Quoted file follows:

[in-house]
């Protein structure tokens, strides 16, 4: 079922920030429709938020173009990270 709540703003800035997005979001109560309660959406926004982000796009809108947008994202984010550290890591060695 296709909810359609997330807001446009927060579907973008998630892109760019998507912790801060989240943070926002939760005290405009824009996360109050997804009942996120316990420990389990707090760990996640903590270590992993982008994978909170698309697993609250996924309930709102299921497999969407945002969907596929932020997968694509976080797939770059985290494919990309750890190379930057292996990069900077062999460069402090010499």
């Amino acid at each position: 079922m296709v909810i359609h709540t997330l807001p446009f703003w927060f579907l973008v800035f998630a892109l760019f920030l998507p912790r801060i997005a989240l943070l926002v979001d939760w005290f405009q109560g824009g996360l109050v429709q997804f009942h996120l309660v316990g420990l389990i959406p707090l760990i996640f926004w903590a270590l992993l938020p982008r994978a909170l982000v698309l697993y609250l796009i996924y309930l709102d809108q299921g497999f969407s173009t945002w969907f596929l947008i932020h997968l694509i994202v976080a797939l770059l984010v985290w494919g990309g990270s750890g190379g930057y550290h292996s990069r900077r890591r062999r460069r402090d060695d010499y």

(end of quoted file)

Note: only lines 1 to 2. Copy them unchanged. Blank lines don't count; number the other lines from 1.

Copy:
[in-house]
């Protein structure tokens, strides 16, 4: 079922920030429709938020173009990270 709540703003800035997005979001109560309660959406926004982000796009809108947008994202984010550290890591060695 296709909810359609997330807001446009927060579907973008998630892109760019998507912790801060989240943070926002939760005290405009824009996360109050997804009942996120316990420990389990707090760990996640903590270590992993982008994978909170698309697993609250996924309930709102299921497999969407945002969907596929932020997968694509976080797939770059985290494919990309750890190379930057292996990069900077062999460069402090010499």